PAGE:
Entering the world of marriage as a young man for the first time I had no grasp of the terms I would be legally bound to. My marriage lasted nearly 25 years. Having never experienced divorce before I never knew just how drawn out and costly this process could be. Below is a summary of my divorce journey:
Phase 1 – Taking Responsibility for my Happiness
At certain periods during my life I will often do what I call a “happiness checkpoint”. This checkpoint could pertain to where I’m living, my employer or even my marriage.
Born and raised in the state of Connecticut, at age 28 I decided to move to California where I knew the weather would be much more conducive to my happiness. While many people grin and bear the cold weather I decided to take a leap and make the change.
My same philosophy applies to marriage. Over the years my wife was becoming more controlling in our relationship and I was increasingly becoming more unhappy so change was due.
Phase 2 – Do it Yourself Divorce
Once we both came to the realization that we would both be happier going our own separate ways I wanted to take the most cost effective approach by filing all the required documents with the court. I mentioned to my wife about filing our own documents and splitting our assets in half. However, my wife mentioned “What about alimony?” I responded, “With you making good money as a dental hygienist why do you feel you need alimony?” She replied “because I gave you 24 years of my life!” And I didn’t give her 24 years of my life?
Knowing that the alimony would be the single point of contention in our divorce we decided to head down the mediation path. She too also knew every dollar wasted in the courts would only have the net effect of leaving us with less in the end for our teenage daughter, our only child.
Phase 3 – Mediation
My wife found two female mediators (working as partners) from discussions with friends and patients. So I decided to give the mediation approach a try. After nearly a year of going to mediation and spending thousands of dollars, the mediation group decided to resign from our case just before closure and after an independent legal review determined the settlement was very biased in my wife’s favor. The mediators also did an all-around poor job of managing expectations. As a result, we both knew we would have to “lawyer up” all because of “alimony” and her insistence for it.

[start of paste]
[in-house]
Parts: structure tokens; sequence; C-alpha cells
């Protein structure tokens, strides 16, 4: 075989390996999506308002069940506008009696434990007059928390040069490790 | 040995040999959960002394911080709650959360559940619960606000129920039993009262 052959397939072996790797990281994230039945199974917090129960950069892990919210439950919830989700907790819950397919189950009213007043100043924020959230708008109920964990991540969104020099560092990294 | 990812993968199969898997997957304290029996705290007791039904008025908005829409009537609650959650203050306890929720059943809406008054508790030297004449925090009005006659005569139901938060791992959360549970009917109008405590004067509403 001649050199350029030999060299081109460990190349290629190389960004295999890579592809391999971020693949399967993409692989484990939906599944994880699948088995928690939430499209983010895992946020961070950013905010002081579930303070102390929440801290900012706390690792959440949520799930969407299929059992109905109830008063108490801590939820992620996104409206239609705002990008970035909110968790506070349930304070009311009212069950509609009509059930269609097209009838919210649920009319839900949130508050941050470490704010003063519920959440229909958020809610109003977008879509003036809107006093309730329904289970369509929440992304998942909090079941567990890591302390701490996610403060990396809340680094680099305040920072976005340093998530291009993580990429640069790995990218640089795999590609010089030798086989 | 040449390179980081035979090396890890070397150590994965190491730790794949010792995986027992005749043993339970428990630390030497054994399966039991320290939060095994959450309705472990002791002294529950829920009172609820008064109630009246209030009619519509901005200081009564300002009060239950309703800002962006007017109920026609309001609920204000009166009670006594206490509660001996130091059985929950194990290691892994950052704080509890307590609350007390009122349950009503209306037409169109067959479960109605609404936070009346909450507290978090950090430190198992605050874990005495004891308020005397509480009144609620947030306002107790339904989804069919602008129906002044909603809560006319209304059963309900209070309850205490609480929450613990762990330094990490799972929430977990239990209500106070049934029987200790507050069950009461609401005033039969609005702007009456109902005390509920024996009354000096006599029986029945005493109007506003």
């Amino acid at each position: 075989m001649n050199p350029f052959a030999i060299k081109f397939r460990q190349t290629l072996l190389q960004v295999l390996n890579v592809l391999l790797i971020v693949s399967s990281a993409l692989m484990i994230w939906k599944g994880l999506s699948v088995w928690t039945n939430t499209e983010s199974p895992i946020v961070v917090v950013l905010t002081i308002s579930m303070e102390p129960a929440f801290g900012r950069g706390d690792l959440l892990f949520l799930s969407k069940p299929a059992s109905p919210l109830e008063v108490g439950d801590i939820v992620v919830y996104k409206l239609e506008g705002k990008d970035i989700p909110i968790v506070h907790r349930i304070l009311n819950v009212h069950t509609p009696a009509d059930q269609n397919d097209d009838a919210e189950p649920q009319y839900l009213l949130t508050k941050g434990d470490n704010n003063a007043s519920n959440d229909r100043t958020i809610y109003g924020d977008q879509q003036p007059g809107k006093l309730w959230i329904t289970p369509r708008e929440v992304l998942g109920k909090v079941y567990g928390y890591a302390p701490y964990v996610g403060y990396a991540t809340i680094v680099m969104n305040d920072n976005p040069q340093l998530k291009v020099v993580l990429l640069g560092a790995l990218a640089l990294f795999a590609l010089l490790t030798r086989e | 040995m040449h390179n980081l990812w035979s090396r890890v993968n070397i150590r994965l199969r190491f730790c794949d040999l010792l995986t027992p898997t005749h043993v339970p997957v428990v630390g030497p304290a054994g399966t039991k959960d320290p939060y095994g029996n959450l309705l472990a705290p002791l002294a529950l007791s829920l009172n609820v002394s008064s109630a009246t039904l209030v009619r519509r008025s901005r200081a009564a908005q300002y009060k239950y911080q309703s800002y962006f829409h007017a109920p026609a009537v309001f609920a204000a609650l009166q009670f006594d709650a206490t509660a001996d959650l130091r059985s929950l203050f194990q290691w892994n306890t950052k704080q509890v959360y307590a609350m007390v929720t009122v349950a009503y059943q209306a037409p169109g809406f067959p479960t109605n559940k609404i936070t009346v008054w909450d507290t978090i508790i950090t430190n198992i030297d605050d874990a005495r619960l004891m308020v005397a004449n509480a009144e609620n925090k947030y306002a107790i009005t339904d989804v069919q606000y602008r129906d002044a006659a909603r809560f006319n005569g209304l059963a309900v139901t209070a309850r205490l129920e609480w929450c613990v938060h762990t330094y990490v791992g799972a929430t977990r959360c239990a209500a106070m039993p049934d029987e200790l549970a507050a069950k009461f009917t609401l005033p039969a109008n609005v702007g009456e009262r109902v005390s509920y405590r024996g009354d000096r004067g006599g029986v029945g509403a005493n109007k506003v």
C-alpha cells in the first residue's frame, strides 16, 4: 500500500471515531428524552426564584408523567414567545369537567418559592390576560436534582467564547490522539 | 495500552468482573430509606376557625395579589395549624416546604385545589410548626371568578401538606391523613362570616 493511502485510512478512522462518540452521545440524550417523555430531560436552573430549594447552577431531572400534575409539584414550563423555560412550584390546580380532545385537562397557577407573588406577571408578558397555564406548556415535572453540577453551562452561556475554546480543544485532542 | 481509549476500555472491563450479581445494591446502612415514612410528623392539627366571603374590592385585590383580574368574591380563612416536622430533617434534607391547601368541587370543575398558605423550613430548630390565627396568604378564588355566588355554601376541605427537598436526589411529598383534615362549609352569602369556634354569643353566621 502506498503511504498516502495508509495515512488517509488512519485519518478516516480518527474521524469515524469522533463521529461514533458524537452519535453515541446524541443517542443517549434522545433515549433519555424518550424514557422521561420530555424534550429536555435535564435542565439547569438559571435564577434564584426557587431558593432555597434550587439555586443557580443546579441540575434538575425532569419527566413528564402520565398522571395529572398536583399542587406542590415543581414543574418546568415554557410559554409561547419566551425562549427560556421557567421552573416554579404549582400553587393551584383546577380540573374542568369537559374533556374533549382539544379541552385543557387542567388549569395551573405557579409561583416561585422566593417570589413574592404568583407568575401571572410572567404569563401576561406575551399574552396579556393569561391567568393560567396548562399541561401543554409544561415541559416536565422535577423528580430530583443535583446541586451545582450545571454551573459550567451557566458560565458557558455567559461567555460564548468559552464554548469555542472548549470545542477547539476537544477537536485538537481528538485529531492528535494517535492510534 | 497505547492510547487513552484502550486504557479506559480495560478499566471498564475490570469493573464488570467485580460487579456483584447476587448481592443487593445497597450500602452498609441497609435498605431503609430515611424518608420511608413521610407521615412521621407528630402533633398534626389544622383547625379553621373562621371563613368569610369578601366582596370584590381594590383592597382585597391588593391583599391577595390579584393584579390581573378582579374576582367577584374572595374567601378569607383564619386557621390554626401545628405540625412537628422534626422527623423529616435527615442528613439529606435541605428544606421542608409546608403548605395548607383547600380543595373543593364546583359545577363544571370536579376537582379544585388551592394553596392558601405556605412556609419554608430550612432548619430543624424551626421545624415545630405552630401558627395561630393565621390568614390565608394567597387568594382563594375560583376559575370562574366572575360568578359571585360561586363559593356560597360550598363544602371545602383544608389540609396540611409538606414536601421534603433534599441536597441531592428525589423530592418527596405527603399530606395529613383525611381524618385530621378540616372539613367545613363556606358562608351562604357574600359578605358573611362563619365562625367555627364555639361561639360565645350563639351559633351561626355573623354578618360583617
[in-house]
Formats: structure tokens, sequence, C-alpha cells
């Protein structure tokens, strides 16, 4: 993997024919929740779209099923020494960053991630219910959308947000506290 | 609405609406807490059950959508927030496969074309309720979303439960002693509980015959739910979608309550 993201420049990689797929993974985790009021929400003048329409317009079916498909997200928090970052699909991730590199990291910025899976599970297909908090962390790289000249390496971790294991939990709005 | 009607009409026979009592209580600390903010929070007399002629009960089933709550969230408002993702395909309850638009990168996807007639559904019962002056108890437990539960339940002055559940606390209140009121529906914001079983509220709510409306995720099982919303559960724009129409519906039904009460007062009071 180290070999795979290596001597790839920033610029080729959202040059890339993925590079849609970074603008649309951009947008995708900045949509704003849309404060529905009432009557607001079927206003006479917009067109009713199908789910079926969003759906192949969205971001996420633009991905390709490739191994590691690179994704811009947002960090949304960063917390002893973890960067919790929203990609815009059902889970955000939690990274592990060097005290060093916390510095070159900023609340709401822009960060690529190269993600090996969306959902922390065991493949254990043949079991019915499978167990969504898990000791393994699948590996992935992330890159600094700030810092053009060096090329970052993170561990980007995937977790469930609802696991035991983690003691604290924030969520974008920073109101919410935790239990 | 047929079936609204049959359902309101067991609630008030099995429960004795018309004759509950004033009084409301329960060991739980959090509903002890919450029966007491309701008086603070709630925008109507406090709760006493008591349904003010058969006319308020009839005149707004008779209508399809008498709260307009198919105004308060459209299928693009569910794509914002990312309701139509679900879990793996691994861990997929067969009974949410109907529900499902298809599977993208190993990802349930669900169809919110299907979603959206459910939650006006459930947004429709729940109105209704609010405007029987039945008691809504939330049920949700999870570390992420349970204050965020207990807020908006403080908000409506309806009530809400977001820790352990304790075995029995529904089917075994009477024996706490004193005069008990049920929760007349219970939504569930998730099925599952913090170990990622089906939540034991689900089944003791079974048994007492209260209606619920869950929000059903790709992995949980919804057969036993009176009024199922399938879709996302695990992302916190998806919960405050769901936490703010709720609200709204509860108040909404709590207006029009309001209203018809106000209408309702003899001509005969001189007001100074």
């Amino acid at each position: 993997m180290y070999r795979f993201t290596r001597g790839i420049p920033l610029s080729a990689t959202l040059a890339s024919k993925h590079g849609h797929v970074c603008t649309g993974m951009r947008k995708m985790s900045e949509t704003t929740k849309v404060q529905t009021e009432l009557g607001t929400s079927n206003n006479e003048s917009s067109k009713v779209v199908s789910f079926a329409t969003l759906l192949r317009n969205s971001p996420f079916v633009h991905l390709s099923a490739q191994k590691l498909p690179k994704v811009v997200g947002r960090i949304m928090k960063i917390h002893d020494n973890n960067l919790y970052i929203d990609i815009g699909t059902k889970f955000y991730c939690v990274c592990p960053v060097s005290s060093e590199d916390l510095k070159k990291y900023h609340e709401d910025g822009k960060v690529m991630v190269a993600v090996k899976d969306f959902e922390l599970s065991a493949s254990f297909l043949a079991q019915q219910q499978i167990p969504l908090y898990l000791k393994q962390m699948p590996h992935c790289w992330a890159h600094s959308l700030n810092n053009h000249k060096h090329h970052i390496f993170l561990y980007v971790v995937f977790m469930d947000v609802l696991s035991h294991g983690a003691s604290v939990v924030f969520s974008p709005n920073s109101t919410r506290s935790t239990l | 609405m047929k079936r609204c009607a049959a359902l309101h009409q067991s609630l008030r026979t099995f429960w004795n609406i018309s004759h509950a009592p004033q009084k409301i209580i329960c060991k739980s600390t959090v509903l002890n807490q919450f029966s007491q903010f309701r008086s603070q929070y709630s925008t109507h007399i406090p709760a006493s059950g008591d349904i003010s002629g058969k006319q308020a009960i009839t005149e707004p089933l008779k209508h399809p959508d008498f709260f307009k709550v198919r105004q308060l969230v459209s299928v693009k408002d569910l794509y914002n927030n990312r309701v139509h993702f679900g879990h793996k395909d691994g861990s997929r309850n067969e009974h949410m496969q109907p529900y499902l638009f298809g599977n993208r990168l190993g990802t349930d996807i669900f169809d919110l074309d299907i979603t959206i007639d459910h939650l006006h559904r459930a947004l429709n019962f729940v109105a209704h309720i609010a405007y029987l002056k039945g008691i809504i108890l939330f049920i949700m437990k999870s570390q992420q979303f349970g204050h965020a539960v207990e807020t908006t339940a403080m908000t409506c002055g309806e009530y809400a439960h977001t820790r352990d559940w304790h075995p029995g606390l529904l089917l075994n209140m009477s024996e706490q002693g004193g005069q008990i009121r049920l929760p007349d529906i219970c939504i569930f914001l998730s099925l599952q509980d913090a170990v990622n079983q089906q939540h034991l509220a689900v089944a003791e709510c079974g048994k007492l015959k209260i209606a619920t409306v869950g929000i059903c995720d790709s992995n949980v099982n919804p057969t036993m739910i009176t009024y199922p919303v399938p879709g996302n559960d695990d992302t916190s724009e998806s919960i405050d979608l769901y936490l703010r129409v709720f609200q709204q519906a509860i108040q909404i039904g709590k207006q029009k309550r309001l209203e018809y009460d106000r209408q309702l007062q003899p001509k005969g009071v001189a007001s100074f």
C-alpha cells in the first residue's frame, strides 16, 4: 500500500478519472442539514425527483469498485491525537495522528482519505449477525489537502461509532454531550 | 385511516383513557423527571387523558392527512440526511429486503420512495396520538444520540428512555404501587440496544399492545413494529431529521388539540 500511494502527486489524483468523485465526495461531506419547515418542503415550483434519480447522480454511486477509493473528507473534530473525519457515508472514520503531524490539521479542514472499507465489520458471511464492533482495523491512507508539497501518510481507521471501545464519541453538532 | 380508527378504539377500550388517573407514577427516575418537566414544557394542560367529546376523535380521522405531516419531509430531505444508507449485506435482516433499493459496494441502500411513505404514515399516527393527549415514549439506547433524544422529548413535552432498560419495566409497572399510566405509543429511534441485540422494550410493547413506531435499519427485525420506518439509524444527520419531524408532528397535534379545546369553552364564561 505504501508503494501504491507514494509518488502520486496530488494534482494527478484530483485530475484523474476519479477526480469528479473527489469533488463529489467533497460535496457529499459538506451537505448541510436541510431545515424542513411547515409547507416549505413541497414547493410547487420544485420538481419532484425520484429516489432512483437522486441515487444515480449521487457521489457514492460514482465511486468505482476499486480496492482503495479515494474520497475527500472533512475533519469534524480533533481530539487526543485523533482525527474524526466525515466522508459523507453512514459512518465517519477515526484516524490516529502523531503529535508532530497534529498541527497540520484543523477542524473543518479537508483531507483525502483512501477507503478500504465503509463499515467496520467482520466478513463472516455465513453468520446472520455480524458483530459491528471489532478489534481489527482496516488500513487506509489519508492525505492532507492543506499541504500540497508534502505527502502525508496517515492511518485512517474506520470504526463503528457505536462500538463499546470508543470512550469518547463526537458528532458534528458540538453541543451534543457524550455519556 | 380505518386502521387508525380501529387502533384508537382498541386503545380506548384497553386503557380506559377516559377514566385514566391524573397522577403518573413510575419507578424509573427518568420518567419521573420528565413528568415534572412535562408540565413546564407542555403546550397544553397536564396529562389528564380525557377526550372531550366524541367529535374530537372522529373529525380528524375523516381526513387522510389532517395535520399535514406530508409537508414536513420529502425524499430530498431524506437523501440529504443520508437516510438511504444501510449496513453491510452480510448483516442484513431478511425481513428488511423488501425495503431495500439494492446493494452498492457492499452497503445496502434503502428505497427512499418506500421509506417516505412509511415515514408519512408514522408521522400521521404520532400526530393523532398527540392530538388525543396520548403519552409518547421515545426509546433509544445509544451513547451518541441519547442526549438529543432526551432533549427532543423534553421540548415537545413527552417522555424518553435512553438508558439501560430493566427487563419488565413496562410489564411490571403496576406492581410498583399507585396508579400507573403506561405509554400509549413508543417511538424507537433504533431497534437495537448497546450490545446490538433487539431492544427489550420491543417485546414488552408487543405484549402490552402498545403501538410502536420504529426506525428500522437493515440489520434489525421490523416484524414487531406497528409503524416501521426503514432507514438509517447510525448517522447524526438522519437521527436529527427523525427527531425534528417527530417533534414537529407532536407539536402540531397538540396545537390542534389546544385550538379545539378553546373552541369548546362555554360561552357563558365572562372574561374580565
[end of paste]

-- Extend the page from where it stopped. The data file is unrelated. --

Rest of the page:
Phase 4 – Attorney Number 1
After getting a referral from a friend I retained my first attorney. After going to her for a year and going through the painful discovery process all over again we had our first trial date. During the trial the judge started questioning income statements and determined my attorney was not properly prepared so he kicked us out of court and told us to return when she was prepared. Keep in mind, my attorney had all the documents she needed from me with months to prepare. Plain and simple she just was not prepared costing me thousands of dollars for her time in court. In addition, my day was also wasted. With my growing frustration with this attorney I asked her to estimate how much more money I would need to spend with her to close out my divorce case. She replied $12,000 and that’s when I decided to find another attorney.
Phase 5 – Attorney Number 2
Attorney Number 2 also came as a referral from a friend who had recently used this attorney with good results. Before I decided to retain this attorney I did the smart thing and asked him for an estimate. After giving him all the information Attorney Number 2 said my cost would be anywhere from $4000-$5000. After the final trial date I received an invoice for nearly $10,000 with NOTHING out of scope from the original estimate.
Phase 6 – The Judgment
On the last day of trial we waited several hours in the courtroom before our case was heard. All the while both attorneys had their very expensive money meters running. Hours of time were spent in court testifying about things like how often we went out to dinner and where we went on our vacations most of which could not be proven. Sitting there in the witness box while answering these questions I was thinking in the back of my head just how absurd this whole process is.
The judge was also presented with a printout from the California Employment Development Department showing that in the state of California the median income for a dental hygienist is approximately $100,000 per year. The judge dismissed this evidence as lacking foundation and ultimately said he could only accept this type of evidence from an expert witness.
In the end, the judge ordered that since my daughter’s child support was coming to an end (because she was turning 18 that month) that my permanent spousal support (alimony) payment be increased from $800 to $1000 per month for the rest of her life or until she remarries.
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